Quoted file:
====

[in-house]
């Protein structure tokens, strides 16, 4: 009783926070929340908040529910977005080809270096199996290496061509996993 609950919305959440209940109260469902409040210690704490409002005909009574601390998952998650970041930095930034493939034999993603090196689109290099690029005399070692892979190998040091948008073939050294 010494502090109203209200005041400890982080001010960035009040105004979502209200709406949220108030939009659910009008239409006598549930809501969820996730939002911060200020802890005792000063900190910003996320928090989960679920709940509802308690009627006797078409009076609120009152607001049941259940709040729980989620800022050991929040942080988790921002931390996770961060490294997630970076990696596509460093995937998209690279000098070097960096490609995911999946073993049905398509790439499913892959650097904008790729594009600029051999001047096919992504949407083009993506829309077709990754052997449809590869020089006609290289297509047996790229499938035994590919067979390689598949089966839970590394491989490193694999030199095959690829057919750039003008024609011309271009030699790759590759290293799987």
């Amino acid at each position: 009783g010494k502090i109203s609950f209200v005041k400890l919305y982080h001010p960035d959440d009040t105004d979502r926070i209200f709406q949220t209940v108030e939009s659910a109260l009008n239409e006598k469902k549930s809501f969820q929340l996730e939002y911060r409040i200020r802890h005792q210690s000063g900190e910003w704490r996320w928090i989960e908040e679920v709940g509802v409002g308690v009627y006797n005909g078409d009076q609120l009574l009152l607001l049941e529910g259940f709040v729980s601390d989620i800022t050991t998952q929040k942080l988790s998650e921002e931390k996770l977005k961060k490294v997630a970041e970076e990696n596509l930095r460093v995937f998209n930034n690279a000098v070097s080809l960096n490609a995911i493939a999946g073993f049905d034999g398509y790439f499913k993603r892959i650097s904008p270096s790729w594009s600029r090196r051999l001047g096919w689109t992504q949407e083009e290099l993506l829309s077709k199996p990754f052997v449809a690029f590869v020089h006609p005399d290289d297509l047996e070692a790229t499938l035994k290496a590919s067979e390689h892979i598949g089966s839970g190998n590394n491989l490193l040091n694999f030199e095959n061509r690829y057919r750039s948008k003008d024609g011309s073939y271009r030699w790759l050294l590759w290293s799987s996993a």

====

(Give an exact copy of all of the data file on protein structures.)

[in-house]
């Protein structure tokens, strides 16, 4: 009783926070929340908040529910977005080809270096199996290496061509996993 609950919305959440209940109260469902409040210690704490409002005909009574601390998952998650970041930095930034493939034999993603090196689109290099690029005399070692892979190998040091948008073939050294 010494502090109203209200005041400890982080001010960035009040105004979502209200709406949220108030939009659910009008239409006598549930809501969820996730939002911060200020802890005792000063900190910003996320928090989960679920709940509802308690009627006797078409009076609120009152607001049941259940709040729980989620800022050991929040942080988790921002931390996770961060490294997630970076990696596509460093995937998209690279000098070097960096490609995911999946073993049905398509790439499913892959650097904008790729594009600029051999001047096919992504949407083009993506829309077709990754052997449809590869020089006609290289297509047996790229499938035994590919067979390689598949089966839970590394491989490193694999030199095959690829057919750039003008024609011309271009030699790759590759290293799987």
């Amino acid at each position: 009783g010494k502090i109203s609950f209200v005041k400890l919305y982080h001010p960035d959440d009040t105004d979502r926070i209200f709406q949220t209940v108030e939009s659910a109260l009008n239409e006598k469902k549930s809501f969820q929340l996730e939002y911060r409040i200020r802890h005792q210690s000063g900190e910003w704490r996320w928090i989960e908040e679920v709940g509802v409002g308690v009627y006797n005909g078409d009076q609120l009574l009152l607001l049941e529910g259940f709040v729980s601390d989620i800022t050991t998952q929040k942080l988790s998650e921002e931390k996770l977005k961060k490294v997630a970041e970076e990696n596509l930095r460093v995937f998209n930034n690279a000098v070097s080809l960096n490609a995911i493939a999946g073993f049905d034999g398509y790439f499913k993603r892959i650097s904008p270096s790729w594009s600029r090196r051999l001047g096919w689109t992504q949407e083009e290099l993506l829309s077709k199996p990754f052997v449809a690029f590869v020089h006609p005399d290289d297509l047996e070692a790229t499938l035994k290496a590919s067979e390689h892979i598949g089966s839970g190998n590394n491989l490193l040091n694999f030199e095959n061509r690829y057919r750039s948008k003008d024609g011309s073939y271009r030699w790759l050294l590759w290293s799987s996993a």